07. descartes (1596-1650) i. cartesian jbain/spacetime/lectures/07.  · descartes (1596-1650)

Download 07. Descartes (1596-1650) I. Cartesian jbain/spacetime/lectures/07.  · Descartes (1596-1650)

Post on 18-Jun-2018

214 views

Category:

Documents

0 download

Embed Size (px)

TRANSCRIPT

  • 07. Descartes (1596-1650)

    I. Cartesian Metaphysics Principia Philosophiae (The Principles of Philosophy)

    (1644).

    Three things exist:

    minds = thinking substance

    bodies = extended substance

    God = infinite substance

    Complete separation of mind from body.

    Natural philosophy is concerned only with body: No active principles,substantial forms, final causes, occult properties, spirits, etc. in Nature.

    Only extended bodies in motion via contact forces (i.e., efficient causes).

  • "...the nature of matter or body, considered in general, does not con-sist in its being hard, or ponderous, or coloured, or that which affectsour senses in any other way, but simply in its being a substance ex-tended in length, breadth, and depth... nothing remains in the idea ofbody, except that it is something extended in length, breadth, anddepth; and this something is comprised in our idea of space, not onlyof that which is full of body, but even of what is called void space."

    The essence of body is extension

    Extension is essential to the concept of matter:

    You cannot understand other properties of matter without presupposingextension.

    You can understand extension without presupposing other properties.

    Example: World in which bodies move away from approaching hands.

    No concept of hardness of a body in such a world.

    Yet concept of body would still be understandable.

    Thus concept of body is independent of concept of hardness.

  • II. Descartes on Space matter = pure extension = space.

    Recall:

    space = substratum in which Forms are impressed= not separate from material things pure unadulterated matter (?)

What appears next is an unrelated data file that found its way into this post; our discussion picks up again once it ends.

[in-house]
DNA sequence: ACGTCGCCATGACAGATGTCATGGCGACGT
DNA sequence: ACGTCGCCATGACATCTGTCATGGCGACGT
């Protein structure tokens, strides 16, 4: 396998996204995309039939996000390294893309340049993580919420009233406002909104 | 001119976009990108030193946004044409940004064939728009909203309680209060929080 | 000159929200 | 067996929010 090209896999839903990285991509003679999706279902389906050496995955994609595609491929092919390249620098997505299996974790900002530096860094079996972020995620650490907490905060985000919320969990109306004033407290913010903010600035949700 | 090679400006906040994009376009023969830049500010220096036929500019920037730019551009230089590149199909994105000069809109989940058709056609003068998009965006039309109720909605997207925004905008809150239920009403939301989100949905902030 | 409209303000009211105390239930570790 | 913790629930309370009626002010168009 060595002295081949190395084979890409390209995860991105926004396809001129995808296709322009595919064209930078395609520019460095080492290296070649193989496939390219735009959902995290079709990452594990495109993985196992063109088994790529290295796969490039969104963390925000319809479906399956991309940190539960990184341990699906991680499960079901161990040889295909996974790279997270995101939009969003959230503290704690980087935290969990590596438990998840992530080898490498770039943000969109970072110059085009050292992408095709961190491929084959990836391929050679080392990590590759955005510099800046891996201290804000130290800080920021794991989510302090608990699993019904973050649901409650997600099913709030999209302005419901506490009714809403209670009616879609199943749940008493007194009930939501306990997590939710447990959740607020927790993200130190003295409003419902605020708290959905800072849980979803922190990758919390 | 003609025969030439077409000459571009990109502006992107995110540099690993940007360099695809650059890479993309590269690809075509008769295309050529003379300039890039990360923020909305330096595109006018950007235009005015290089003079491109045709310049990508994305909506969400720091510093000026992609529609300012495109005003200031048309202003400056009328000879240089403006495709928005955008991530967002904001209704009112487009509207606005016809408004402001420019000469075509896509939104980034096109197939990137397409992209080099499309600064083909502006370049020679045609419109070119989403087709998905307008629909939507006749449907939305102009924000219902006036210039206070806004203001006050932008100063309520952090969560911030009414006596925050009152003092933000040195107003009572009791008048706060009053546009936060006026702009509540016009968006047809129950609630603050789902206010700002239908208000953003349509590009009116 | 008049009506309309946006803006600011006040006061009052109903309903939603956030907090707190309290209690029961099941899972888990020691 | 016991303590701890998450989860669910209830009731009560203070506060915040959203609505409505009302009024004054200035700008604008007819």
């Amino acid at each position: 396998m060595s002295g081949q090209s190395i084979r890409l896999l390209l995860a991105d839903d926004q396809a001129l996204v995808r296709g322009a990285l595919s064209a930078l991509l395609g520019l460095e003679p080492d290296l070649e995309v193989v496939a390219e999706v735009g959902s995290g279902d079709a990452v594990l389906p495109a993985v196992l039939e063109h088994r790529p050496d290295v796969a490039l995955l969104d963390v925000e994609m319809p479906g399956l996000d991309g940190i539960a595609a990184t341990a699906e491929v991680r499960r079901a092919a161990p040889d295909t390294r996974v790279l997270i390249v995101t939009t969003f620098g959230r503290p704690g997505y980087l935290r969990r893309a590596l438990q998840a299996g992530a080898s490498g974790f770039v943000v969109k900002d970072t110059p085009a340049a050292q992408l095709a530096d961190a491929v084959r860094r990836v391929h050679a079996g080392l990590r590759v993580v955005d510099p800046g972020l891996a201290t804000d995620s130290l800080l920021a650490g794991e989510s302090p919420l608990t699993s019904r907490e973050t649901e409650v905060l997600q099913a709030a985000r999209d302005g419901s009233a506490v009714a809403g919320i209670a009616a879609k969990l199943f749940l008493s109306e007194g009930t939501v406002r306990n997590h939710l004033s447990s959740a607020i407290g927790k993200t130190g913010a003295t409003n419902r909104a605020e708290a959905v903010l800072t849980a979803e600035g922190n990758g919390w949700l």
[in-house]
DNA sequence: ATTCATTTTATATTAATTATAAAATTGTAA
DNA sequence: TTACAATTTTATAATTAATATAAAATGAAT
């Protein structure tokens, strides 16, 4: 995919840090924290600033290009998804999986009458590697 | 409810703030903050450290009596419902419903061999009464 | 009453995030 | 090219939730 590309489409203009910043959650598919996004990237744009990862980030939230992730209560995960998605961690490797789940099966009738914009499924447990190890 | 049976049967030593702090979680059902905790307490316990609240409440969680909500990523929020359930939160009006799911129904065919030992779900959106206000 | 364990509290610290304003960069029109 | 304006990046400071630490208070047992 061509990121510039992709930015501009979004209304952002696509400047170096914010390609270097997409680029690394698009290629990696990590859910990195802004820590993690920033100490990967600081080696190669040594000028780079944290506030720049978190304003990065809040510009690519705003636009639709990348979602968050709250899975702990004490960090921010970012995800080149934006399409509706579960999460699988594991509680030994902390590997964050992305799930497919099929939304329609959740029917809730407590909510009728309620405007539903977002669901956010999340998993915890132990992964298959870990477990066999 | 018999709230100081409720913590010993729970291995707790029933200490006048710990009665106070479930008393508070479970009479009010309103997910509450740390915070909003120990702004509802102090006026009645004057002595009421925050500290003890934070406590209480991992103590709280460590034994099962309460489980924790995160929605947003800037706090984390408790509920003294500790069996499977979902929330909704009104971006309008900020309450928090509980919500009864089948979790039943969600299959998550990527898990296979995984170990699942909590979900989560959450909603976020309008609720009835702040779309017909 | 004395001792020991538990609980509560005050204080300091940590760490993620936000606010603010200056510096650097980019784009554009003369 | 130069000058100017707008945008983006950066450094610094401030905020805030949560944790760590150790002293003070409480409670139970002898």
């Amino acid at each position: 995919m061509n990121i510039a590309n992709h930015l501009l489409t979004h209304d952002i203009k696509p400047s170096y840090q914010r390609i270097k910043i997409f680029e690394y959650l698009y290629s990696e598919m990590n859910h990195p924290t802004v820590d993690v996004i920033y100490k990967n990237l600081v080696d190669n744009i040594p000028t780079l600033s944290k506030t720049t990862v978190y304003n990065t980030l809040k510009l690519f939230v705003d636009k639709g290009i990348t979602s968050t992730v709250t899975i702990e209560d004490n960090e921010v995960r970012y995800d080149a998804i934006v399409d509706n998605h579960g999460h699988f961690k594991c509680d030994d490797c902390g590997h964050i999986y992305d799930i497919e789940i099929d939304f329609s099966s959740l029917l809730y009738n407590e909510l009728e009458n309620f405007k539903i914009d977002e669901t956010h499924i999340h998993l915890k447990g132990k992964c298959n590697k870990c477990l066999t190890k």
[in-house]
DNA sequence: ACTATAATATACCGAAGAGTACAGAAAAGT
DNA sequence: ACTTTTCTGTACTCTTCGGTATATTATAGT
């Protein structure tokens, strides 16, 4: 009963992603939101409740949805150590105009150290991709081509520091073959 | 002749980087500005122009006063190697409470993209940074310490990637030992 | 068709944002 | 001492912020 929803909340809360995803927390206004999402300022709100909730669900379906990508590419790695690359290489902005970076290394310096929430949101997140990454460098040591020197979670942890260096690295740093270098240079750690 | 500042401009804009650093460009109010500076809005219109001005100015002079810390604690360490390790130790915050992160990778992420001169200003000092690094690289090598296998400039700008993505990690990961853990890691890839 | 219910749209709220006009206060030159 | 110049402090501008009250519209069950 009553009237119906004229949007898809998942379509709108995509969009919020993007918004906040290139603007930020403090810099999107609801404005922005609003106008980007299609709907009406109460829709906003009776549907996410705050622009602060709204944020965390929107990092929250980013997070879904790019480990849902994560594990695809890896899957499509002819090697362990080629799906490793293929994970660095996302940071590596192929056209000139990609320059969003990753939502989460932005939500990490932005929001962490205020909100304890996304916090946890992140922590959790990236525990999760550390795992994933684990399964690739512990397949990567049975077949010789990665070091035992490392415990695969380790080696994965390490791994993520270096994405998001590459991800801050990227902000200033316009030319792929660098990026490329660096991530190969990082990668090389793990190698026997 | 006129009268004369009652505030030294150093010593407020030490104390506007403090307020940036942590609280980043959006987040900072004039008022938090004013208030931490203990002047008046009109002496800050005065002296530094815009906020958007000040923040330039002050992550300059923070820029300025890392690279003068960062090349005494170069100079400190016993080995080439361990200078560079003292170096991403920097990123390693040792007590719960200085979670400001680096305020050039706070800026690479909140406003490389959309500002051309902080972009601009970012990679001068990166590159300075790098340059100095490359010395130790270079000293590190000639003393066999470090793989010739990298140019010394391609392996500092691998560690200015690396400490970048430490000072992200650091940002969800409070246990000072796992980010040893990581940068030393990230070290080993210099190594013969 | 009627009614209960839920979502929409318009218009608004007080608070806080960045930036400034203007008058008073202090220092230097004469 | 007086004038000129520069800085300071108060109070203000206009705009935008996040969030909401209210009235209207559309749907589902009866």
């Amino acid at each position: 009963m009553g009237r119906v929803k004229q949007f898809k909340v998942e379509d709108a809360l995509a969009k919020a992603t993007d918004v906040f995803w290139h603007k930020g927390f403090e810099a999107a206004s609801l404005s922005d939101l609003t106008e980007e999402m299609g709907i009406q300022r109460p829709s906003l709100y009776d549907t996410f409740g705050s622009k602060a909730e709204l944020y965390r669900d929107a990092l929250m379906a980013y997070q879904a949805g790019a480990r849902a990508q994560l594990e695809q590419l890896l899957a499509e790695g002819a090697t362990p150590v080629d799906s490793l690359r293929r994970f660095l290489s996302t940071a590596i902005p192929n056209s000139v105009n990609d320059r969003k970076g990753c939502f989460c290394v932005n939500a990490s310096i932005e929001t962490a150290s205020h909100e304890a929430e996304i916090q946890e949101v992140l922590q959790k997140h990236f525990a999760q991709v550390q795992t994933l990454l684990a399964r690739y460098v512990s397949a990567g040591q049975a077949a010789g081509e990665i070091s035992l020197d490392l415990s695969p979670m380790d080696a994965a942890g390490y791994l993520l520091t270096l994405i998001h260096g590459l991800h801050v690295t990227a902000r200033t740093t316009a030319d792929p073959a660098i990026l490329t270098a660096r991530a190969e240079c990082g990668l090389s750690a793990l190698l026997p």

space = innermost motionless surface of containing object= separate from contained object

    Common to all three: Space cannot exist apart from matter.

    But Aristotle objects to space = matter:

    Different objects can occupy thesame place at different times. Thusplace must be separate from matter.

  • Descartes' Response: Relational Account of Place

    Semantic Resolution: Two senses of "extension":

    (i) Extension as "something particular" (inseparable from a particularobject).

    (ii) Extension as "something general" (separable from a particular object).

    When Aristotle refers to"place" he's refering to (ii).

    Sense (i) denotes the "internal place" of a particular object (its matter).

    Sense (ii) denotes the "external place" of a particular object.

    Ontological Resolution: An object does not have a unique external place.External place is a relational concept:

    "Nothing has a permanent place exceptas determined by our thoughts."

  • "...motion [in the strict sense] is simply the transfer of one body from thevicinity of the other bodies which are in immediate contact with it, andwhich are regarded as being at rest, to the vicinity of other bodies. Butit often happens that, in accordance with ordinary usage, any actionwhereby a body travels from one place to another is called 'motion'; andin this sense it can be said that the same thing moves and does notmove at the same time, depending on how we determine its location."

    So: Whether different objects occupy the same place at different timesdepends on how we determine their location with respect to other objects.

    Example:

    With respect to the Earth, Rogers Hall does not change its externalplace (and so cannot come to be located in another Rogers Hall-shapedplace at some future time).

    With respect to the Sun, Rogers Hall is changing its external place (andso can come to be located in another Rogers Hall-shaped place at somefuture time).

  • One Consequence:

    "It follows from this that in the strict sense there is no motionoccurring in the case of the earth or even the other planets,since they are not transferred from the vicinity of those partsof the heaven with which they are in immediate contact, in sofar as these parts are considered as being at rest."

    The Earth is motionless with respect to its external place (inner surface ofcelestial matter surrounding it).

    But: The Earth is in motion about the Sun with respect to the fixed stars.

  • (a) Bodies are individuated through motion: